Another travel related tip to take note of! If you’re joining a regional league where away matches are likely to be a bit of a trek, it’s definitely worth asking about whether they take a team bus or lift share. I’ve played for a lot of teams where they didn’t really consider this, and it meant that there were 11 players all driving to fixtures in 11 different cars. Travelling together not only makes sense (money-wise and for the environment!) but it’s also a nice way to build team relationships if you’re a newbie.

4. Make sure you enjoy it!

At the end of the day, enjoying your football is the most important thing!

You’re probably thinking that this is a bit of an obvious point to make, but I can’t stress it enough! At grassroots level, enjoying your football is the most important thing. Of course, you might enjoy football in challenging environments, or like a relaxed lower level club better, but wherever you end up, make sure that you are happy.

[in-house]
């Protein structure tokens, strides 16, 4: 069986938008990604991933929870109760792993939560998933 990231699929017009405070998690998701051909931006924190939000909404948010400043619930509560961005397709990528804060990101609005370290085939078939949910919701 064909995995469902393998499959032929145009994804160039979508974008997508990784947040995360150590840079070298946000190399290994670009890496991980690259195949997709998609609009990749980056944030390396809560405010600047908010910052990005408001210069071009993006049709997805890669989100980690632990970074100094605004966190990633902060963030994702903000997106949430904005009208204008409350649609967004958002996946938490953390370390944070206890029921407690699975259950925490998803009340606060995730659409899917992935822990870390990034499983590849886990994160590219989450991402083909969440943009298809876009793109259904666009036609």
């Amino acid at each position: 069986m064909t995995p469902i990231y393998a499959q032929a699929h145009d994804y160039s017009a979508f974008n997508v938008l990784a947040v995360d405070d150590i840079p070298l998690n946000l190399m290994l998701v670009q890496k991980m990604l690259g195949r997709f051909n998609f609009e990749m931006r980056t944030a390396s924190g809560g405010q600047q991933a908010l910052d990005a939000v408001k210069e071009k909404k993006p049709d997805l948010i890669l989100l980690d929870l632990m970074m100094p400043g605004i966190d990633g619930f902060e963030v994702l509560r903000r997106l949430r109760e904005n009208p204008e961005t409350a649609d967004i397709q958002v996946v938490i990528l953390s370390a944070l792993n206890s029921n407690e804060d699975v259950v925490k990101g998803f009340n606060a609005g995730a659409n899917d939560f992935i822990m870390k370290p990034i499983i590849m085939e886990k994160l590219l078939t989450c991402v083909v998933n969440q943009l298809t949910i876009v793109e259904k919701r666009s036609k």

Over the last few weeks I’ve been to train with a few different clubs, and for me, it’s just as much about the attitude of the coaches and players, and how you’re welcomed into the team, as it is about the football itself. 15 years of football has taught me that I play best when I have supportive teammates and coaching staff backing me up. When you go and try out for teams, get a feel for the atmosphere and encouragement from other players, as in my experience, you’re more likely to be happy when you’re supported.

Sometimes, even if you’ve been with a club for years and loved it, you might really not enjoy the next season. That’s completely natural! Teams change as new players come in and old ones leave. Don’t be scared to make a change just because that club is all you know. That change might kick-start something amazing!

So, if you’re looking for a new beginning, don’t be afraid to go for it! Have a think about what’s best for you and go and take some teams for a spin. When you find a team where you feel happy and can’t wait to play with, you’ve hit the jackpot! If you’re a player who’s been on the move like I have, or who has just swapped teams, feel free to add any more advice in the comments or tweet me @LishaPovs!